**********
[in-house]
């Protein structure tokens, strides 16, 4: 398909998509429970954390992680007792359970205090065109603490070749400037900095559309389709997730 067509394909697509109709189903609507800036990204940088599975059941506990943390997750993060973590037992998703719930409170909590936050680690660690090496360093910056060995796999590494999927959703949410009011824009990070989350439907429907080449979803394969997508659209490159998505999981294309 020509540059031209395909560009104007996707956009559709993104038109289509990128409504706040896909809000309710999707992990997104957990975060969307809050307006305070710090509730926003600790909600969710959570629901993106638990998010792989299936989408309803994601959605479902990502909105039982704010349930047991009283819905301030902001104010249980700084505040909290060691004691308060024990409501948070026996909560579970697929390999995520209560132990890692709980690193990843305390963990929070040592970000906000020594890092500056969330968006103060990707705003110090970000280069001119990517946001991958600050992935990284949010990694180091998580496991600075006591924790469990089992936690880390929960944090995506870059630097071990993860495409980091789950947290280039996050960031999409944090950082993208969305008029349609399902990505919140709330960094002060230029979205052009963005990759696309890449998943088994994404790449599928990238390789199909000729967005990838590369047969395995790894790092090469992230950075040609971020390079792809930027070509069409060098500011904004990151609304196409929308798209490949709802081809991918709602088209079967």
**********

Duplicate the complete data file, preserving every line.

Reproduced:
[in-house]
């Protein structure tokens, strides 16, 4: 398909998509429970954390992680007792359970205090065109603490070749400037900095559309389709997730 067509394909697509109709189903609507800036990204940088599975059941506990943390997750993060973590037992998703719930409170909590936050680690660690090496360093910056060995796999590494999927959703949410009011824009990070989350439907429907080449979803394969997508659209490159998505999981294309 020509540059031209395909560009104007996707956009559709993104038109289509990128409504706040896909809000309710999707992990997104957990975060969307809050307006305070710090509730926003600790909600969710959570629901993106638990998010792989299936989408309803994601959605479902990502909105039982704010349930047991009283819905301030902001104010249980700084505040909290060691004691308060024990409501948070026996909560579970697929390999995520209560132990890692709980690193990843305390963990929070040592970000906000020594890092500056969330968006103060990707705003110090970000280069001119990517946001991958600050992935990284949010990694180091998580496991600075006591924790469990089992936690880390929960944090995506870059630097071990993860495409980091789950947290280039996050960031999409944090950082993208969305008029349609399902990505919140709330960094002060230029979205052009963005990759696309890449998943088994994404790449599928990238390789199909000729967005990838590369047969395995790894790092090469992230950075040609971020390079792809930027070509069409060098500011904004990151609304196409929308798209490949709802081809991918709602088209079967």